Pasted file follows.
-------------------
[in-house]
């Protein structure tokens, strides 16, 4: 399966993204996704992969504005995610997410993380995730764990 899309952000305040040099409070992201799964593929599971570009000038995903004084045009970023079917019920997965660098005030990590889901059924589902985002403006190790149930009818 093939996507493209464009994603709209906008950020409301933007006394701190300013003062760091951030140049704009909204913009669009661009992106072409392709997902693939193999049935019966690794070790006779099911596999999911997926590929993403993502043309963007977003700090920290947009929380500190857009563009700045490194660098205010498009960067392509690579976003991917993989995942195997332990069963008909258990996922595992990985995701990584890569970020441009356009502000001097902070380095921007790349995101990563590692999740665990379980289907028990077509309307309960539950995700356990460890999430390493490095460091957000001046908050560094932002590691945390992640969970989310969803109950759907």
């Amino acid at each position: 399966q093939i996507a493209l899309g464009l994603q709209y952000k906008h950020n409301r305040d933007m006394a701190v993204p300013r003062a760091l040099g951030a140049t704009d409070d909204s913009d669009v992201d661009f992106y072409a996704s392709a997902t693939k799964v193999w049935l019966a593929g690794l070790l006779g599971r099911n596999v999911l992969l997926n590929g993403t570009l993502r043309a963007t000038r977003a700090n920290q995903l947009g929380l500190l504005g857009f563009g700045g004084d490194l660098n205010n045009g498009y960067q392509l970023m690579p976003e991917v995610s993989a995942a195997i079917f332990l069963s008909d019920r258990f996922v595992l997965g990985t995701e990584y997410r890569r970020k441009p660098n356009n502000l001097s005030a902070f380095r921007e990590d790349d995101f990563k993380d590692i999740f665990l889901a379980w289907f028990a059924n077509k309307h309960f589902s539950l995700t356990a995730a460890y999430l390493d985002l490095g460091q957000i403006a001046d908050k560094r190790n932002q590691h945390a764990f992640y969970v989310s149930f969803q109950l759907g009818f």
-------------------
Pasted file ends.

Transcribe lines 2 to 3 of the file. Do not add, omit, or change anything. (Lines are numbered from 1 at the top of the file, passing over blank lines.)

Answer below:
């Protein structure tokens, strides 16, 4: 399966993204996704992969504005995610997410993380995730764990 899309952000305040040099409070992201799964593929599971570009000038995903004084045009970023079917019920997965660098005030990590889901059924589902985002403006190790149930009818 093939996507493209464009994603709209906008950020409301933007006394701190300013003062760091951030140049704009909204913009669009661009992106072409392709997902693939193999049935019966690794070790006779099911596999999911997926590929993403993502043309963007977003700090920290947009929380500190857009563009700045490194660098205010498009960067392509690579976003991917993989995942195997332990069963008909258990996922595992990985995701990584890569970020441009356009502000001097902070380095921007790349995101990563590692999740665990379980289907028990077509309307309960539950995700356990460890999430390493490095460091957000001046908050560094932002590691945390992640969970989310969803109950759907």
């Amino acid at each position: 399966q093939i996507a493209l899309g464009l994603q709209y952000k906008h950020n409301r305040d933007m006394a701190v993204p300013r003062a760091l040099g951030a140049t704009d409070d909204s913009d669009v992201d661009f992106y072409a996704s392709a997902t693939k799964v193999w049935l019966a593929g690794l070790l006779g599971r099911n596999v999911l992969l997926n590929g993403t570009l993502r043309a963007t000038r977003a700090n920290q995903l947009g929380l500190l504005g857009f563009g700045g004084d490194l660098n205010n045009g498009y960067q392509l970023m690579p976003e991917v995610s993989a995942a195997i079917f332990l069963s008909d019920r258990f996922v595992l997965g990985t995701e990584y997410r890569r970020k441009p660098n356009n502000l001097s005030a902070f380095r921007e990590d790349d995101f990563k993380d590692i999740f665990l889901a379980w289907f028990a059924n077509k309307h309960f589902s539950l995700t356990a995730a460890y999430l390493d985002l490095g460091q957000i403006a001046d908050k560094r190790n932002q590691h945390a764990f992640y969970v989310s149930f969803q109950l759907g009818f």